The Central Archaeological Council (CAC) unanimously approved the following preliminary architectural designs for the burial monument of the Kasta tomb in Amphipolis: the outer shell for Site 1 between the enclosure and the first partition wall decorated with the sculptures of the Sphinxes, the preliminary study for the enhancement of the monument’s surrounding area and the visitors’ routes in the archaeological site. The studies are a further development of the Kasta Tomb’s approved architectural study from December 2019.
As Minister of Culture and Sports Lina Mendoni stated: “The works on the burial monument at the Kasta mound are proceeding systematically and methodically. At our last inspection of the monument in June, we had announced that the architectural studies were to be submitted for approval by the CAC by the end of August. We are swiftly making up for any delays caused in the course of the project due to the pandemic, so that the monument can be visited by certain groups of the public from 2022″.
The construction of the outer shell of the monument aims to:
-Permanently protect this site from humidity and outdoor weather conditions since its porch and roof have not survived and its walls have fragile coatings and colors. The Sphinxes sculptures must be protected for the same reasons.
-Ensure stable conditions of temperature and humidity by an additional electromechanical installation for the entire burial monument, including the lighting and air conditioning of the spaces.
The shell was designed with completely abstract architectural features to relate to the geometry and dimensions of the ancient portico, without copying it. The goal is to make it fit in harmoniously with the monumental complex, while fulfilling functional needs such as its accessibility to visitors and the possibility of viewing it properly.
The work also ensures accessibility to the disabled by providing a route from the entrance of the archaeological site to the entrance of the burial monument. A special mechanism for a small lift will be installed there, next to the outside metal stairway.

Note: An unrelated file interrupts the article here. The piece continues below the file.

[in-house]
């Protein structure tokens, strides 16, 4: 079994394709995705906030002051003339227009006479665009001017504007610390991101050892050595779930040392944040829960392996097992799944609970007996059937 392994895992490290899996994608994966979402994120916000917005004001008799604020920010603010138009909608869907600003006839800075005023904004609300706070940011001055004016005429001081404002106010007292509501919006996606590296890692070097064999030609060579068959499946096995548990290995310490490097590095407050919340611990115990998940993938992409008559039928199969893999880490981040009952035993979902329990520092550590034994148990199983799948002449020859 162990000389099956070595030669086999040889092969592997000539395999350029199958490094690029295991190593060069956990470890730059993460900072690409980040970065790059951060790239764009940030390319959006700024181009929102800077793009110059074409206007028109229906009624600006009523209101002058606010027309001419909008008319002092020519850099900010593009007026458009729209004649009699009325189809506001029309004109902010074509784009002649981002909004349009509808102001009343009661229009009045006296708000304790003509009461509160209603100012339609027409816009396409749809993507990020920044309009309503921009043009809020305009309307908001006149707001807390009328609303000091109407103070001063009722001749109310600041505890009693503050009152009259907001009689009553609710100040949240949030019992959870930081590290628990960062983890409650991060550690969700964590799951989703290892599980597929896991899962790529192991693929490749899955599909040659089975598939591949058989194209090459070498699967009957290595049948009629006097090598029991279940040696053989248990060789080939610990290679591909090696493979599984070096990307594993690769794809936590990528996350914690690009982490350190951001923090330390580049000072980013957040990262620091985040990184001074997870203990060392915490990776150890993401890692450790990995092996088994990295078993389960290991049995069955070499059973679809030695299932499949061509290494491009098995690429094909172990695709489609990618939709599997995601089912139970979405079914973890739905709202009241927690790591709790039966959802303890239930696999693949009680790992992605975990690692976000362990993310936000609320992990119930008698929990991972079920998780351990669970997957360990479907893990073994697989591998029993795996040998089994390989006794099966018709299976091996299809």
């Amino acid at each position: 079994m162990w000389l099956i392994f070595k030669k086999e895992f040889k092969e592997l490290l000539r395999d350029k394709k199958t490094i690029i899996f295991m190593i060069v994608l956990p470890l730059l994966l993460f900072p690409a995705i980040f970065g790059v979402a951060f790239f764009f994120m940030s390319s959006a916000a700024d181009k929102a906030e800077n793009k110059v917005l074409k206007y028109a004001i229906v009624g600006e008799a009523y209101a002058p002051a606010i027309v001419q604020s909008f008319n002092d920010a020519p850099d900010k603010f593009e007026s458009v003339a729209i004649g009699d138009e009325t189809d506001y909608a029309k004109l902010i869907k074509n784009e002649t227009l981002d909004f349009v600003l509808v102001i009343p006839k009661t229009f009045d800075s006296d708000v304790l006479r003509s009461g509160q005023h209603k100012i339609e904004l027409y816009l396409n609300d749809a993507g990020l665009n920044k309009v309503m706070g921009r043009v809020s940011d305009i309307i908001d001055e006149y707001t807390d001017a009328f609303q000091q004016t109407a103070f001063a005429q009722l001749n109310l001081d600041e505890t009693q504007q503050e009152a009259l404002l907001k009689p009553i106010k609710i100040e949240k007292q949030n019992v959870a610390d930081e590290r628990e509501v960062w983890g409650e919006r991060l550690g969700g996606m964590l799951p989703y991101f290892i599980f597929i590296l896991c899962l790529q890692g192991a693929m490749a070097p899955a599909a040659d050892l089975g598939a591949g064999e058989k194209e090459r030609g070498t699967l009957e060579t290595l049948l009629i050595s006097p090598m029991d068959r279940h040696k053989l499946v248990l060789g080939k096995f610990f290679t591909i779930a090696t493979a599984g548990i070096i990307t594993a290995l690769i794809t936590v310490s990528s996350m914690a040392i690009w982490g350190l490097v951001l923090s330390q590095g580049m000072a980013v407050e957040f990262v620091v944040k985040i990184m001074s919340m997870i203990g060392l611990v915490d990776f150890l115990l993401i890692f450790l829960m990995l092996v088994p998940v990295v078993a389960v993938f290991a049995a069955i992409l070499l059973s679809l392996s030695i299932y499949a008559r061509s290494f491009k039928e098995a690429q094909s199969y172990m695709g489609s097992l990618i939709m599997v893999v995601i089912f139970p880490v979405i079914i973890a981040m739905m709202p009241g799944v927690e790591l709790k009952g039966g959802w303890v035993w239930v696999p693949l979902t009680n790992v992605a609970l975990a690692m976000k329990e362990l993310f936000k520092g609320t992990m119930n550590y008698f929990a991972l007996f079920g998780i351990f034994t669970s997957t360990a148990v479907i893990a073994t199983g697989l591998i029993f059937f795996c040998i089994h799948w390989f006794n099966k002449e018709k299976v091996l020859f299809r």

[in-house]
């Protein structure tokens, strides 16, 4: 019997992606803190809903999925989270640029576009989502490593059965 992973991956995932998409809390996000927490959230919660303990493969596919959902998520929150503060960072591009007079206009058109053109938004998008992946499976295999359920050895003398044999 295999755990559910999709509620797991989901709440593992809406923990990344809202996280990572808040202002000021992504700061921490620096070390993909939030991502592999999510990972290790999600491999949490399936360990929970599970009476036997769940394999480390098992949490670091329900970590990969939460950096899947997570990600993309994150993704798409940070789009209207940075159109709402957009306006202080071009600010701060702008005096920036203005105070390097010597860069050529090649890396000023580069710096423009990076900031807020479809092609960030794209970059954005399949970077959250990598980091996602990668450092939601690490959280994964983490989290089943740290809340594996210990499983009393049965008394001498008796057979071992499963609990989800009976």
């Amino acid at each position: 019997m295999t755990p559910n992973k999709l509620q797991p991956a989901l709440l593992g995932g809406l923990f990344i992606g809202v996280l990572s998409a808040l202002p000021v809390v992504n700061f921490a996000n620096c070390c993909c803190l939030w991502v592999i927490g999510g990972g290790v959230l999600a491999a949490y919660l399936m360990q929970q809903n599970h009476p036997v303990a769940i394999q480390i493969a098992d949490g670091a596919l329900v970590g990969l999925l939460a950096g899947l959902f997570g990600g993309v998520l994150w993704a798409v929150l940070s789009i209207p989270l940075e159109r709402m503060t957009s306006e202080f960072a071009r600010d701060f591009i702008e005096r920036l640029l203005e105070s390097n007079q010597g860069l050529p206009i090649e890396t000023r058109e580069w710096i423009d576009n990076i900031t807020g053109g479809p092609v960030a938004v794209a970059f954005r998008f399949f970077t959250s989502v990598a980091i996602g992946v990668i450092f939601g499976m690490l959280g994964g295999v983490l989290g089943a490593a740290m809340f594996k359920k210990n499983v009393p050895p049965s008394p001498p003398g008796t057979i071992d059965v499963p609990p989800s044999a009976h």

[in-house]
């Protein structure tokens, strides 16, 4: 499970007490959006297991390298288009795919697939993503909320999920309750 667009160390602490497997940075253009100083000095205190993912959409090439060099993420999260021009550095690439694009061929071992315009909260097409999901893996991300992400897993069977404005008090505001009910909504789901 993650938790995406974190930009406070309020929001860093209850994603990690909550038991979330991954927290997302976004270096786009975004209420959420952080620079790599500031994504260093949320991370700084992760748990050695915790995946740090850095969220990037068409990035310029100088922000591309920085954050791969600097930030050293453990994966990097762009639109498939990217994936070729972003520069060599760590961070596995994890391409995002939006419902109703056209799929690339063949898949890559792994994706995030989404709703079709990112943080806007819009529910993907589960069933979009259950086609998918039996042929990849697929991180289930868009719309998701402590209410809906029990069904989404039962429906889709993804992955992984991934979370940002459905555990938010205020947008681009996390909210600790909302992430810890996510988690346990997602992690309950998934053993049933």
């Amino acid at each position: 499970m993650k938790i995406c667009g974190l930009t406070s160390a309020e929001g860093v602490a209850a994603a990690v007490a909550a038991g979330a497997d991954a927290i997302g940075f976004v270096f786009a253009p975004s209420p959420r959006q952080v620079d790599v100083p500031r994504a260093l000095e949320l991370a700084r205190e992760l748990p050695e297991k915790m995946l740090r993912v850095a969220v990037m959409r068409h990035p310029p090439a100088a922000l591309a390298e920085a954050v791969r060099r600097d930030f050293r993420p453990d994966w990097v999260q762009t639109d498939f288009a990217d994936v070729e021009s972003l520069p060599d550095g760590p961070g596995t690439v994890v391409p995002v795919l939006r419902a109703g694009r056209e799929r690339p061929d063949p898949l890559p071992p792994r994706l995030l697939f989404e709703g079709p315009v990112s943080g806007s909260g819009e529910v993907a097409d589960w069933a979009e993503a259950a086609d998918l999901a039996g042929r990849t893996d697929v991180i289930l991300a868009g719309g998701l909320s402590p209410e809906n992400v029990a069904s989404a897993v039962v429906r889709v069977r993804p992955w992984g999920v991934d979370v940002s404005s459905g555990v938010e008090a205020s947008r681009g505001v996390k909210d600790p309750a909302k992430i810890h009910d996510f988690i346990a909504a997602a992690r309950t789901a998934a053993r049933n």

Inside the monument, raised tiered floors are being made for accessing the glass floor that will cover the pebble floor of Site 1, while in Site 2 a perimetric corridor will be constructed with a glass floor for viewing the Caryatids and the third site with the mosaic of the “Abduction of Persephone”.
The main touring route will start from the existing entrance, run along the west side of the mound and following the convex alignment of the enclosure will head towards the monument’s entrance, encountering the part of the enclosure’s didactic restoration where a viewing area will be built. The route will continue on the southeast side of the Tomb, where the enclosure has survived in its entirety in a section of the perimeter.
The secondary route will lead to the top of the mound, where the Iron Age burials that precede the mound are to be found and part of the foundation of the burial monument on the top. At the end of the route, the layout of the circular marble enclosure will be visible from above, as well as the entire greater area, Paggaio, Strymon, the limits of the drained Kerkinitis lake and Amphipolis itself. Both routes will be constructed as beaten earth paths and cordoned off when required.
The studies were prepared by Dr Michalis Lefantzis, architect/civil Engineer of the Ministry of Culture, head of Archaeological Works and Studies at the Ephorate of the City of Athens, researcher/supervisor of the monument’s restoration work and member of the mound’s excavation team.
To see the video of the architectural study’s presentation press here.